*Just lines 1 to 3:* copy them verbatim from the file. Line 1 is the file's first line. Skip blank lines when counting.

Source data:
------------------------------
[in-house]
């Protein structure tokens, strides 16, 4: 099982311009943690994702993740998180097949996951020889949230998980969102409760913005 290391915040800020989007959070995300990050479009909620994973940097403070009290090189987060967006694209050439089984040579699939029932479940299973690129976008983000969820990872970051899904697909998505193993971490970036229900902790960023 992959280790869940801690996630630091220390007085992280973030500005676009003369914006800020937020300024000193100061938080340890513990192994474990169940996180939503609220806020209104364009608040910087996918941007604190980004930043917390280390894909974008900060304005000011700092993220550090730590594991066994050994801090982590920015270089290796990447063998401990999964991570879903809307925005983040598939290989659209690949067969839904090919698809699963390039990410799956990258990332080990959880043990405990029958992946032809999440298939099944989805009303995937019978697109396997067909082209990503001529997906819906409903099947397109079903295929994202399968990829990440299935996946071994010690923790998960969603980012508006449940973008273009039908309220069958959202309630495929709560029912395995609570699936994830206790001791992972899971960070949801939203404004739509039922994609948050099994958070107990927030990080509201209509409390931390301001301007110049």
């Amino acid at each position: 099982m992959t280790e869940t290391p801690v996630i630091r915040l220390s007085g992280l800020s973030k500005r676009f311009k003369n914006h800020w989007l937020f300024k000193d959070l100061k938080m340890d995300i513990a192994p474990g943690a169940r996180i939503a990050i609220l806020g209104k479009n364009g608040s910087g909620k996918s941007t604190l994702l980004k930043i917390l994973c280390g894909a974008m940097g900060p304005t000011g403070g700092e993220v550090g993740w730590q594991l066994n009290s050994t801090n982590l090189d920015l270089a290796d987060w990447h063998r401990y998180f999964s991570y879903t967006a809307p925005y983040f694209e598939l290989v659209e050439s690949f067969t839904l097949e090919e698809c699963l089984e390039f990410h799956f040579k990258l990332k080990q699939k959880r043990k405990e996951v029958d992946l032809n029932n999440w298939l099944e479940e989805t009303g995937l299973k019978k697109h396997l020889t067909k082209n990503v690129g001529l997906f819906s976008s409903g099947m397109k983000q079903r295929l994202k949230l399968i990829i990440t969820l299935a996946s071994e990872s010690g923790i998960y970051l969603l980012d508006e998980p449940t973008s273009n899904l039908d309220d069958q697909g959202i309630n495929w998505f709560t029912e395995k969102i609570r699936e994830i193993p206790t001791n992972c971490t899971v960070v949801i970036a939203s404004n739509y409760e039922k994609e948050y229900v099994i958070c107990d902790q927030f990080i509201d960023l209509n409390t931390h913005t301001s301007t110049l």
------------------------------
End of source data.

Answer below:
[in-house]
């Protein structure tokens, strides 16, 4: 099982311009943690994702993740998180097949996951020889949230998980969102409760913005 290391915040800020989007959070995300990050479009909620994973940097403070009290090189987060967006694209050439089984040579699939029932479940299973690129976008983000969820990872970051899904697909998505193993971490970036229900902790960023 992959280790869940801690996630630091220390007085992280973030500005676009003369914006800020937020300024000193100061938080340890513990192994474990169940996180939503609220806020209104364009608040910087996918941007604190980004930043917390280390894909974008900060304005000011700092993220550090730590594991066994050994801090982590920015270089290796990447063998401990999964991570879903809307925005983040598939290989659209690949067969839904090919698809699963390039990410799956990258990332080990959880043990405990029958992946032809999440298939099944989805009303995937019978697109396997067909082209990503001529997906819906409903099947397109079903295929994202399968990829990440299935996946071994010690923790998960969603980012508006449940973008273009039908309220069958959202309630495929709560029912395995609570699936994830206790001791992972899971960070949801939203404004739509039922994609948050099994958070107990927030990080509201209509409390931390301001301007110049």
């Amino acid at each position: 099982m992959t280790e869940t290391p801690v996630i630091r915040l220390s007085g992280l800020s973030k500005r676009f311009k003369n914006h800020w989007l937020f300024k000193d959070l100061k938080m340890d995300i513990a192994p474990g943690a169940r996180i939503a990050i609220l806020g209104k479009n364009g608040s910087g909620k996918s941007t604190l994702l980004k930043i917390l994973c280390g894909a974008m940097g900060p304005t000011g403070g700092e993220v550090g993740w730590q594991l066994n009290s050994t801090n982590l090189d920015l270089a290796d987060w990447h063998r401990y998180f999964s991570y879903t967006a809307p925005y983040f694209e598939l290989v659209e050439s690949f067969t839904l097949e090919e698809c699963l089984e390039f990410h799956f040579k990258l990332k080990q699939k959880r043990k405990e996951v029958d992946l032809n029932n999440w298939l099944e479940e989805t009303g995937l299973k019978k697109h396997l020889t067909k082209n990503v690129g001529l997906f819906s976008s409903g099947m397109k983000q079903r295929l994202k949230l399968i990829i990440t969820l299935a996946s071994e990872s010690g923790i998960y970051l969603l980012d508006e998980p449940t973008s273009n899904l039908d309220d069958q697909g959202i309630n495929w998505f709560t029912e395995k969102i609570r699936e994830i193993p206790t001791n992972c971490t899971v960070v949801i970036a939203s404004n739509y409760e039922k994609e948050y229900v099994i958070c107990d902790q927030f990080i509201d960023l209509n409390t931390h913005t301001s301007t110049l």